DJ Gregarious (Greg Cline to the government and virtually nobody else) started Shut Up And Dance at Lola's five years ago and, upon, ahem, creative differences with management, moved down the street New Year's of 2004. At that point, we all sorta imagined the club did make a difference – Lola's was beautiful, in its own bouncy-floored fashion – yet the night's continued without a break, larger every week. Four hundred vastly different souls now flood The Fez. And, again, the question remains … I mean, what the fuck?
Flock of Seagulls – 'Modern Love is Automatic.' Pulp – 'Common People'. Nick Cave – 'Red Right Hand'. This article should come with a mixtape.
Gregarious is an odd sort. At a time when DJ's meant beat-obsessed savants or wedding-party no-hopers, he suddenly appeared on the Portland stage (dressed to the nines in mod finery at a time when black jeans were considered formal clubwear 'round Portland) and began to string together modern rock, cheese metal, obscure post-punk, Europop and most every genre or idiom you've ever air-drummed. Without matching rhythms or moods, he spun a daisychain of forgotten hits and beloved album tracks with a thematic arrogance so utterly personal it became, through virtue of an impeccable taste and the all-encompassing cultural deliria of our generation, utterly universal.
Because the musical samplings are so odd. Because Gregarious is so odd, approachable but distant, eager to play requests but more than happy to empty a dancefloor too happy with that last Madonna song, everyone feels their own unique connection to the night. The punked lesbian couples may honestly think it's a queer event whatever the actual demographics. Card-carrying hipsters say they come for the Wire B-Sides but tap their feet to Outkast like the rest of us. I'm sure the squarejohn Tigard couples believe they've crashed an 80's party, and I'm sure they remember listening to Franz Ferdinand and Interpol back in 1982.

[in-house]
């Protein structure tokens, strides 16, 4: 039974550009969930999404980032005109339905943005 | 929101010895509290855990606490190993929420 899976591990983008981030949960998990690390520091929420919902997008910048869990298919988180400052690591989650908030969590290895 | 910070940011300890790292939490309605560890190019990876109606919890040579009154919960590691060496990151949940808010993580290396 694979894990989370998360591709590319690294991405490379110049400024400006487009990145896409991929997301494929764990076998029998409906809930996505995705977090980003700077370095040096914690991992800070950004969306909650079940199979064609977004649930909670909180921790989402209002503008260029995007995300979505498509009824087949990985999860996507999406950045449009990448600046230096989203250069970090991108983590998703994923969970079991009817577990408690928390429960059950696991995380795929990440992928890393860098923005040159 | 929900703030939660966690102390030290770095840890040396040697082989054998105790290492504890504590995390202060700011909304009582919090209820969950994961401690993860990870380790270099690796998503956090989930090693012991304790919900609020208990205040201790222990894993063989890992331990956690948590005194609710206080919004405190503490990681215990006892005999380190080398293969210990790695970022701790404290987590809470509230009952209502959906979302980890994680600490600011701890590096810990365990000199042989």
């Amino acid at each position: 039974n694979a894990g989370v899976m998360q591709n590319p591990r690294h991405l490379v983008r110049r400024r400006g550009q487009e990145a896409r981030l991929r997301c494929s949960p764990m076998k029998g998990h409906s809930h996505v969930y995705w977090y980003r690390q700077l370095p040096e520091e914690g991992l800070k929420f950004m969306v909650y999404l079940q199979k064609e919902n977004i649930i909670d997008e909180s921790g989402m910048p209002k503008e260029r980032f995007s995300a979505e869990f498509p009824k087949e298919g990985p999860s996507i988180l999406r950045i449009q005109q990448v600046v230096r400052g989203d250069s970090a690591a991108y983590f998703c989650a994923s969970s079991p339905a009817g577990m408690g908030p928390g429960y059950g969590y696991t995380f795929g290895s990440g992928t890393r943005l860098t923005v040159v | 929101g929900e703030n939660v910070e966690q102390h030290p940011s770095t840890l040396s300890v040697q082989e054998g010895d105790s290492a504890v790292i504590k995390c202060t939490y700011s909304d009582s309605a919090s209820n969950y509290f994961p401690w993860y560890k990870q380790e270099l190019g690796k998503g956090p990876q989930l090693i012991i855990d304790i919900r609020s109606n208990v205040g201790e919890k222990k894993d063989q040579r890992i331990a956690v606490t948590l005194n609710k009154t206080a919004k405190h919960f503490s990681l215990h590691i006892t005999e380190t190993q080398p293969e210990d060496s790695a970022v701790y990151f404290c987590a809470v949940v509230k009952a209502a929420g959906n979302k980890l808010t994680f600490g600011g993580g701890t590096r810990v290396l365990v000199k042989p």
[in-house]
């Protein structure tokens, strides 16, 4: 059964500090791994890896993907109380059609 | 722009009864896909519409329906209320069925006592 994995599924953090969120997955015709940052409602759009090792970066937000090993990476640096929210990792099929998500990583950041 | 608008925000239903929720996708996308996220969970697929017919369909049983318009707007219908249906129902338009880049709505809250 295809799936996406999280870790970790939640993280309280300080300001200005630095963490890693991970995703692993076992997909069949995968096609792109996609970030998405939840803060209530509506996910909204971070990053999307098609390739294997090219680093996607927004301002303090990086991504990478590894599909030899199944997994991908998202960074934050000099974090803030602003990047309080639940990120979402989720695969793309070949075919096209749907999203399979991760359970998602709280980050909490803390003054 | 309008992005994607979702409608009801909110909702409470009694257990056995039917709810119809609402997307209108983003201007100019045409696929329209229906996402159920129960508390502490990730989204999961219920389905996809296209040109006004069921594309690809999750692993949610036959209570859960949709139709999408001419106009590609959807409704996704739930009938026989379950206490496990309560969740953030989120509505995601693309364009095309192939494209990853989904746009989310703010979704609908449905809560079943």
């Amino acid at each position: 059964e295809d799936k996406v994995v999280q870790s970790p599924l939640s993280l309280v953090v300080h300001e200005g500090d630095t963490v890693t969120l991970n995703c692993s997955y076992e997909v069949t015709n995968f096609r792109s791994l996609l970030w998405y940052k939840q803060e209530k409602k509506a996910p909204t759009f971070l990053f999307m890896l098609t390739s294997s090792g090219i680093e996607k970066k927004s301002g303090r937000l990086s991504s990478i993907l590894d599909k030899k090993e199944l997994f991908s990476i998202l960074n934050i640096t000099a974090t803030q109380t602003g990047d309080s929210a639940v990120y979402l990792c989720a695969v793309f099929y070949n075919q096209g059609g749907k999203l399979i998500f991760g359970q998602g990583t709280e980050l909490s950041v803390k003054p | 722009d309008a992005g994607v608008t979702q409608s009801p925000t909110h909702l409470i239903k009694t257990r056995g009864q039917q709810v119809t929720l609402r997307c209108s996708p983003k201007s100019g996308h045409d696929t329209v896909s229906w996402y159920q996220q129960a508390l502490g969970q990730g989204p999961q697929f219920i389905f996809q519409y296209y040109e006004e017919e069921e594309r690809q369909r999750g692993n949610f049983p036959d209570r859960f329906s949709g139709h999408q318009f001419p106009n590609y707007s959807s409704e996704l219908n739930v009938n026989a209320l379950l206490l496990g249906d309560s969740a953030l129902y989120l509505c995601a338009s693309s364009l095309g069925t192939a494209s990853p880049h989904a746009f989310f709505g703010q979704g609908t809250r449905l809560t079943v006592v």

Because it is everything to everyone – and, more importantly, everything to everyone who pride themselves on hating everything – Shut Up And Dance continues to pull that neatest trick. It's eternally comfortable and unassailably cool. Greg's on the mic, now, which rarely happens, and demands a slow dance. To Cyndi Lauper's 'Time After Time'. An awkward moment. This never happens, and there's so much evening left.
They all dance, still. Some with tongues so firmly up their cheeks they're licking eyeballs, but they dance. All at different speeds.
10 p.m. every FRIDAY, Fez Ballroom, 316 SW 11th St., $5. 21+.
This week the Sugarlumpz (members of the Sugarlumps, the High Violets, and long-lamented Birdy Num Num) to perform a brief set.
Shut Up and DanceSpace
Note from the music cave: Everything has been off-schedule lately. We'll get back on the regular after MFNW. We apologize for the temporary lameness.